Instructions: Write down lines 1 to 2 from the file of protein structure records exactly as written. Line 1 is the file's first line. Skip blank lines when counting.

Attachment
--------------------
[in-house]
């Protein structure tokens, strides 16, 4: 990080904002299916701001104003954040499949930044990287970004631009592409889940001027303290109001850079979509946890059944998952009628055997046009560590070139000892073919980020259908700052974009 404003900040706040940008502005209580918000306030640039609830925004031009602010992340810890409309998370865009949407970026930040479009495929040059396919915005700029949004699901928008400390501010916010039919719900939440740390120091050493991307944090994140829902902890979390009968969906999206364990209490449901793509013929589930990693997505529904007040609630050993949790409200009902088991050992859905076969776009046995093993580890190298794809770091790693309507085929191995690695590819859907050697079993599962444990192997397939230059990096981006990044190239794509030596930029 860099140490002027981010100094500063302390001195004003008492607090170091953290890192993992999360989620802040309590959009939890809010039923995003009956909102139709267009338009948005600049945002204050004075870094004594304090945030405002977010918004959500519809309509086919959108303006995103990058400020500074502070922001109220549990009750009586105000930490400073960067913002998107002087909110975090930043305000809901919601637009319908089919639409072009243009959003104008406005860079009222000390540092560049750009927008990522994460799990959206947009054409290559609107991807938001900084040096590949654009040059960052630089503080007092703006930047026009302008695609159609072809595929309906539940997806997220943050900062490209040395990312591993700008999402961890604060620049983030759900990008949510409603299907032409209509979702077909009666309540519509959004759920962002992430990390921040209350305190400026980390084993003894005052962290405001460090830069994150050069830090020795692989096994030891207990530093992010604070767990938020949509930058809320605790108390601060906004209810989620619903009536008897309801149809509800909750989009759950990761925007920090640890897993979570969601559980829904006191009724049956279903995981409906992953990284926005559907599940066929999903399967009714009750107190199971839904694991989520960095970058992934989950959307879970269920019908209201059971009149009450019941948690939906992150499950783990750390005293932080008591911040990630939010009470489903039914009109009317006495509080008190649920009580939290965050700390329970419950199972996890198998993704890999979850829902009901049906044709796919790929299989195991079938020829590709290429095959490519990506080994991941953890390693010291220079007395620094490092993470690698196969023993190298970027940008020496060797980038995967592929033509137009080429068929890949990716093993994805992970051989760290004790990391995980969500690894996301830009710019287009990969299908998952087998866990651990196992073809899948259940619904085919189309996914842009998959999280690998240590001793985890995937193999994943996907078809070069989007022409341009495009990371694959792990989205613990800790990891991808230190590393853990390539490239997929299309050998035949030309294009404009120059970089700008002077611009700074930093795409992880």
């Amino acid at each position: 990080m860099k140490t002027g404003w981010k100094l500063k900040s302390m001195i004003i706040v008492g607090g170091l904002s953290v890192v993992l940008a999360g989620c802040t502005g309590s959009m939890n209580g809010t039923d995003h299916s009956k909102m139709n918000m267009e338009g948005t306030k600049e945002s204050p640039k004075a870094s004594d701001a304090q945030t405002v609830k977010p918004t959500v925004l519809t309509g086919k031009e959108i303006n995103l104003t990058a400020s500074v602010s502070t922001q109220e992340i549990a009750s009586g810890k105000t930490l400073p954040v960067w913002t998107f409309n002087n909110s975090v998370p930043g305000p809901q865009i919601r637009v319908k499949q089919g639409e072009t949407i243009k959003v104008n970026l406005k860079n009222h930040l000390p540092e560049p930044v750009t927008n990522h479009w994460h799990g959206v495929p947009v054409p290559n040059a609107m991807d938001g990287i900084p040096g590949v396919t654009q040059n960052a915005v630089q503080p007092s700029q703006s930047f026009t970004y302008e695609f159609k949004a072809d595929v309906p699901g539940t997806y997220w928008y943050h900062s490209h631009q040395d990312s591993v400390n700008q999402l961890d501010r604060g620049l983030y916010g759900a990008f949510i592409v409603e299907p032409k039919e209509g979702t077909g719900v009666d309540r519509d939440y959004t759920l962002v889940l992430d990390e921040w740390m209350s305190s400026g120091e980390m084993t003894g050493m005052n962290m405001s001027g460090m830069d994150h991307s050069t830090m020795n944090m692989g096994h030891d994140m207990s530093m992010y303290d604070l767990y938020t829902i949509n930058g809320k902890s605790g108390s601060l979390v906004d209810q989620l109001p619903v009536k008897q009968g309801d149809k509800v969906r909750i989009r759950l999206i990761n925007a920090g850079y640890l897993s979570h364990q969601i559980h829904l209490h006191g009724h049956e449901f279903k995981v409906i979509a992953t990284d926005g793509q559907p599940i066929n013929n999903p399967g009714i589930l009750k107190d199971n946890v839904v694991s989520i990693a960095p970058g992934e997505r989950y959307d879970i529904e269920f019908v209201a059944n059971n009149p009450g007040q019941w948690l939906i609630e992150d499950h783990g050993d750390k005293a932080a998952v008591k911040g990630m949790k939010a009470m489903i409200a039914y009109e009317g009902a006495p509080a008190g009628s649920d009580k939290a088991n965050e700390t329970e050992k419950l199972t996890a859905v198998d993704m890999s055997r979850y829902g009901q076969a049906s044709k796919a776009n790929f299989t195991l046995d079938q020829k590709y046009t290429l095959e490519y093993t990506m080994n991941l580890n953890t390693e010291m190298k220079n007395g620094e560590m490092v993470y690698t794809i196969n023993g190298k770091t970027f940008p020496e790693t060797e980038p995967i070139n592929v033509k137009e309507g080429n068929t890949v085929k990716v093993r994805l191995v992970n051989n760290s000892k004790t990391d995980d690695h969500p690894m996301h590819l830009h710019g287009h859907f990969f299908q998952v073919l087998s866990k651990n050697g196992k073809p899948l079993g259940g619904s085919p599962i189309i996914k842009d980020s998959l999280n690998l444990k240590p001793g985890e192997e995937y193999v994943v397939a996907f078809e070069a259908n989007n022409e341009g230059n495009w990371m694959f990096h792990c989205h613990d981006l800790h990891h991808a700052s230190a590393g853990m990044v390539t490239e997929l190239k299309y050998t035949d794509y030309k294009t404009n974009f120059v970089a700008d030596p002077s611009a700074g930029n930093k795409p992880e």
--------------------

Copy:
[in-house]
């Protein structure tokens, strides 16, 4: 990080904002299916701001104003954040499949930044990287970004631009592409889940001027303290109001850079979509946890059944998952009628055997046009560590070139000892073919980020259908700052974009 404003900040706040940008502005209580918000306030640039609830925004031009602010992340810890409309998370865009949407970026930040479009495929040059396919915005700029949004699901928008400390501010916010039919719900939440740390120091050493991307944090994140829902902890979390009968969906999206364990209490449901793509013929589930990693997505529904007040609630050993949790409200009902088991050992859905076969776009046995093993580890190298794809770091790693309507085929191995690695590819859907050697079993599962444990192997397939230059990096981006990044190239794509030596930029 860099140490002027981010100094500063302390001195004003008492607090170091953290890192993992999360989620802040309590959009939890809010039923995003009956909102139709267009338009948005600049945002204050004075870094004594304090945030405002977010918004959500519809309509086919959108303006995103990058400020500074502070922001109220549990009750009586105000930490400073960067913002998107002087909110975090930043305000809901919601637009319908089919639409072009243009959003104008406005860079009222000390540092560049750009927008990522994460799990959206947009054409290559609107991807938001900084040096590949654009040059960052630089503080007092703006930047026009302008695609159609072809595929309906539940997806997220943050900062490209040395990312591993700008999402961890604060620049983030759900990008949510409603299907032409209509979702077909009666309540519509959004759920962002992430990390921040209350305190400026980390084993003894005052962290405001460090830069994150050069830090020795692989096994030891207990530093992010604070767990938020949509930058809320605790108390601060906004209810989620619903009536008897309801149809509800909750989009759950990761925007920090640890897993979570969601559980829904006191009724049956279903995981409906992953990284926005559907599940066929999903399967009714009750107190199971839904694991989520960095970058992934989950959307879970269920019908209201059971009149009450019941948690939906992150499950783990750390005293932080008591911040990630939010009470489903039914009109009317006495509080008190649920009580939290965050700390329970419950199972996890198998993704890999979850829902009901049906044709796919790929299989195991079938020829590709290429095959490519990506080994991941953890390693010291220079007395620094490092993470690698196969023993190298970027940008020496060797980038995967592929033509137009080429068929890949990716093993994805992970051989760290004790990391995980969500690894996301830009710019287009990969299908998952087998866990651990196992073809899948259940619904085919189309996914842009998959999280690998240590001793985890995937193999994943996907078809070069989007022409341009495009990371694959792990989205613990800790990891991808230190590393853990390539490239997929299309050998035949030309294009404009120059970089700008002077611009700074930093795409992880």